Whole30 Approved: What it means, and why you’ll see more of it in 2018
Food Business News
Chances are, you know someone who has done a Whole30, the wildly popular 30-day elimination diet that excludes grains, dairy, legumes, alcohol and sweeteners. Since 2009, millions of people have completed the program (this editor included), which was developed not as a weight loss plan but as a “short-term nutrition reset” to help individuals identify problematic foods and end unhealthy cravings.
“It’s hard for me to track how many people have done the program,” said Melissa Hartwig, co-creator of the Whole30 and author of four New York Times best-selling books. “We’ve sold over a million copies of the Whole30 book, we have on average 2 million unique visitors to the Whole30 web site each month, and we have a combined social media fan and following of more than 2.5 million people.”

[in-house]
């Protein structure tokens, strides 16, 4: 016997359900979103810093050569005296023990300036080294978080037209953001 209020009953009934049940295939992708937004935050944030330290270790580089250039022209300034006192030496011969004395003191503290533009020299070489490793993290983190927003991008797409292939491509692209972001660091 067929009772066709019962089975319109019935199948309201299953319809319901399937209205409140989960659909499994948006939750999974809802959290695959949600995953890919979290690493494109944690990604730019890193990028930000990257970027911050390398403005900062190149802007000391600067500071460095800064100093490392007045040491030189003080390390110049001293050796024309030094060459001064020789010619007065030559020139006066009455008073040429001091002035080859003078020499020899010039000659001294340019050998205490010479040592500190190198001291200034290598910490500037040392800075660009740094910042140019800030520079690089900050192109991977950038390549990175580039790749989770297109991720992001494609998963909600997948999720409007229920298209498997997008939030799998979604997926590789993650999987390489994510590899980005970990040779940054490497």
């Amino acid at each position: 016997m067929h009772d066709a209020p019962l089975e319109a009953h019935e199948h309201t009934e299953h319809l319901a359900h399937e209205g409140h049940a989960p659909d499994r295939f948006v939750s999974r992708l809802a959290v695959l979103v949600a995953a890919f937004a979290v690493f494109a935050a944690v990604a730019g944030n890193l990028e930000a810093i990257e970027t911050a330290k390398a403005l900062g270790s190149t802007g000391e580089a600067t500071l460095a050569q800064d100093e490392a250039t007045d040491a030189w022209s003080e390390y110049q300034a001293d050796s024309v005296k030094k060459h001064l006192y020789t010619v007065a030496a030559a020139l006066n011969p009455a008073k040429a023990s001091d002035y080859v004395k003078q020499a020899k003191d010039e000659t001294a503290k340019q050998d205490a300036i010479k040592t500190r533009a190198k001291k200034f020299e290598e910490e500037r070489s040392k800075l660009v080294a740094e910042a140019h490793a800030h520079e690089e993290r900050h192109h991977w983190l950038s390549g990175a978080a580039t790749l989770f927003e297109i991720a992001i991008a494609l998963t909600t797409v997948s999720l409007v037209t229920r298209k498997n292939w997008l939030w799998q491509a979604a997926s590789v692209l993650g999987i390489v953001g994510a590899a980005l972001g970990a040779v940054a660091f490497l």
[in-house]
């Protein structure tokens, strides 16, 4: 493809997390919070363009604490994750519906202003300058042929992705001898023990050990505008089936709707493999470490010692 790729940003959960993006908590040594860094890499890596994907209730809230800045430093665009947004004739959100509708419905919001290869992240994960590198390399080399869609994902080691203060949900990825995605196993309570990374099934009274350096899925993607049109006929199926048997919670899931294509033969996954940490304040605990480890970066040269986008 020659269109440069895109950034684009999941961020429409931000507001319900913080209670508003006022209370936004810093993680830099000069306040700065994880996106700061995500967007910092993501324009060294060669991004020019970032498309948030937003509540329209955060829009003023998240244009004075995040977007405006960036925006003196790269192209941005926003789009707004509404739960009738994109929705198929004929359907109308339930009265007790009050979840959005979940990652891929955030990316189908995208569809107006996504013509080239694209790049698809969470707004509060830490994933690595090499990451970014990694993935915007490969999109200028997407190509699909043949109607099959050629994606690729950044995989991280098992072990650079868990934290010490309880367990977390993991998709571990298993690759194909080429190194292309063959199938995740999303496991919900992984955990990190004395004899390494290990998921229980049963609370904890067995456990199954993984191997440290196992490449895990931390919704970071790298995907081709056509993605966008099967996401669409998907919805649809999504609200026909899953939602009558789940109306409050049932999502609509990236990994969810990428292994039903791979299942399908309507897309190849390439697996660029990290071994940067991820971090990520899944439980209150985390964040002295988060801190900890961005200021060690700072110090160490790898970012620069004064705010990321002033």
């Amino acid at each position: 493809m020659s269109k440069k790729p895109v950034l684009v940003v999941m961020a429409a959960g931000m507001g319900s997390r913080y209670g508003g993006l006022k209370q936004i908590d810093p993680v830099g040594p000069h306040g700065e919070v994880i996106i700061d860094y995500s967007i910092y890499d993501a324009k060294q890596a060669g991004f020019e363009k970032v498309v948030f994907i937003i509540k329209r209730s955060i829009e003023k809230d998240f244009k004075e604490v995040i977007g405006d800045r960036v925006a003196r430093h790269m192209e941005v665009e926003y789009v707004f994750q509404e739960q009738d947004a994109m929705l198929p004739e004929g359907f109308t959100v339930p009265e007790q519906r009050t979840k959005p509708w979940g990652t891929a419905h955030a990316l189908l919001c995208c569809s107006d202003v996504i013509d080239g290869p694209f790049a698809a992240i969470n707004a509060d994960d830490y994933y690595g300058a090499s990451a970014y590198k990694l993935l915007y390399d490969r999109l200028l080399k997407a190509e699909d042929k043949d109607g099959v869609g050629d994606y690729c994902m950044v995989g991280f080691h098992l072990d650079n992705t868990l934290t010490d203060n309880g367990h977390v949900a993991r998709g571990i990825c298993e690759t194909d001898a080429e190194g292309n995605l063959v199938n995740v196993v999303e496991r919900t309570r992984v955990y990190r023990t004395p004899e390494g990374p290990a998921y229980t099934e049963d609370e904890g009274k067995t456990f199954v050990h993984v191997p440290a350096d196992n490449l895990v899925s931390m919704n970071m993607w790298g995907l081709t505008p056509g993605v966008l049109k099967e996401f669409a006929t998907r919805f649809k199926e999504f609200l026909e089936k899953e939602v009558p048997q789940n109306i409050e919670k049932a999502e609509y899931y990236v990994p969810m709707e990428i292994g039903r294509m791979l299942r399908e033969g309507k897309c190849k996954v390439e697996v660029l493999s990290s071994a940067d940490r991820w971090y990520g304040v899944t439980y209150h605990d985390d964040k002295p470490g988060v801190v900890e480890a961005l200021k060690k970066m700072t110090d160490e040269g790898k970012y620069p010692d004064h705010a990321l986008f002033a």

Applegate earlier this year launched a Whole30 compliant sugar-free bacon.
Several food manufacturers have reformulated products to meet Whole30 standards, Ms. Hartwig told Food Business News. One is Applegate, a subsidiary of Hormel Foods Corp., which earlier this year launched a Whole30 compliant sugar-free bacon.
“They have other changes in the works that I’m not at liberty to discuss, but they’ll be reformulating products in the new year … and we’ll be rolling them out as a partner in the next couple weeks,” Ms. Hartwig said.
About 70 companies have become Whole30 Approved partners, a designation indicating some or all of a brand’s products meet the rigorous standards of the Whole30 program and may feature a Whole30 Approved label on the packaging.